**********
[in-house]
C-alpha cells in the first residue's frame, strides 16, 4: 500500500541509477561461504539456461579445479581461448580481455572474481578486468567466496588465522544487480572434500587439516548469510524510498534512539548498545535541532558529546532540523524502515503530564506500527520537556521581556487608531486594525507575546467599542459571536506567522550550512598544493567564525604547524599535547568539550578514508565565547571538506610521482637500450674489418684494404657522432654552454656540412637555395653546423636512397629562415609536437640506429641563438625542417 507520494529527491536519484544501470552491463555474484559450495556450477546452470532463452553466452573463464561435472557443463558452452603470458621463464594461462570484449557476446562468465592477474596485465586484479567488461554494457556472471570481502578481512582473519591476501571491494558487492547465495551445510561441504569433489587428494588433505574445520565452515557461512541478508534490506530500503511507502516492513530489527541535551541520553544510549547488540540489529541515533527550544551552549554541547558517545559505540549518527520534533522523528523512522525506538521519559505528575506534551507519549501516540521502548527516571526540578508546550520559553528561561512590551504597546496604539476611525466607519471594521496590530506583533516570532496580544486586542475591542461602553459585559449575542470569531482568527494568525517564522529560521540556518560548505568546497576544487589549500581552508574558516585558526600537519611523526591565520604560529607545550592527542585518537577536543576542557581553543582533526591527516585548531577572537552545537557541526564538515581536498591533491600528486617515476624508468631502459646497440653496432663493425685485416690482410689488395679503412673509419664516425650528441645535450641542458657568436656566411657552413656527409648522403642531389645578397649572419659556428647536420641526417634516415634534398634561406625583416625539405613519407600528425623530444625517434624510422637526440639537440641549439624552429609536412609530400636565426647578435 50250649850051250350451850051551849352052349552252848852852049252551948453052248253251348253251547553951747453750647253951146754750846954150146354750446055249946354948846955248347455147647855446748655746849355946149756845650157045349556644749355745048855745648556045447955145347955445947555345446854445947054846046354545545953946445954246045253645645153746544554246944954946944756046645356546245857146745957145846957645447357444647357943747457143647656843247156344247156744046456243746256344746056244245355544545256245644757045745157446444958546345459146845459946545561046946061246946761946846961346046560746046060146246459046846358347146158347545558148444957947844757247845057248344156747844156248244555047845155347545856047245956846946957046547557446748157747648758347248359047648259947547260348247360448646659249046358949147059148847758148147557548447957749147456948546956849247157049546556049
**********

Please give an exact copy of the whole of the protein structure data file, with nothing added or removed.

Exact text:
[in-house]
C-alpha cells in the first residue's frame, strides 16, 4: 500500500541509477561461504539456461579445479581461448580481455572474481578486468567466496588465522544487480572434500587439516548469510524510498534512539548498545535541532558529546532540523524502515503530564506500527520537556521581556487608531486594525507575546467599542459571536506567522550550512598544493567564525604547524599535547568539550578514508565565547571538506610521482637500450674489418684494404657522432654552454656540412637555395653546423636512397629562415609536437640506429641563438625542417 507520494529527491536519484544501470552491463555474484559450495556450477546452470532463452553466452573463464561435472557443463558452452603470458621463464594461462570484449557476446562468465592477474596485465586484479567488461554494457556472471570481502578481512582473519591476501571491494558487492547465495551445510561441504569433489587428494588433505574445520565452515557461512541478508534490506530500503511507502516492513530489527541535551541520553544510549547488540540489529541515533527550544551552549554541547558517545559505540549518527520534533522523528523512522525506538521519559505528575506534551507519549501516540521502548527516571526540578508546550520559553528561561512590551504597546496604539476611525466607519471594521496590530506583533516570532496580544486586542475591542461602553459585559449575542470569531482568527494568525517564522529560521540556518560548505568546497576544487589549500581552508574558516585558526600537519611523526591565520604560529607545550592527542585518537577536543576542557581553543582533526591527516585548531577572537552545537557541526564538515581536498591533491600528486617515476624508468631502459646497440653496432663493425685485416690482410689488395679503412673509419664516425650528441645535450641542458657568436656566411657552413656527409648522403642531389645578397649572419659556428647536420641526417634516415634534398634561406625583416625539405613519407600528425623530444625517434624510422637526440639537440641549439624552429609536412609530400636565426647578435 50250649850051250350451850051551849352052349552252848852852049252551948453052248253251348253251547553951747453750647253951146754750846954150146354750446055249946354948846955248347455147647855446748655746849355946149756845650157045349556644749355745048855745648556045447955145347955445947555345446854445947054846046354545545953946445954246045253645645153746544554246944954946944756046645356546245857146745957145846957645447357444647357943747457143647656843247156344247156744046456243746256344746056244245355544545256245644757045745157446444958546345459146845459946545561046946061246946761946846961346046560746046060146246459046846358347146158347545558148444957947844757247845057248344156747844156248244555047845155347545856047245956846946957046547557446748157747648758347248359047648259947547260348247360448646659249046358949147059148847758148147557548447957749147456948546956849247157049546556049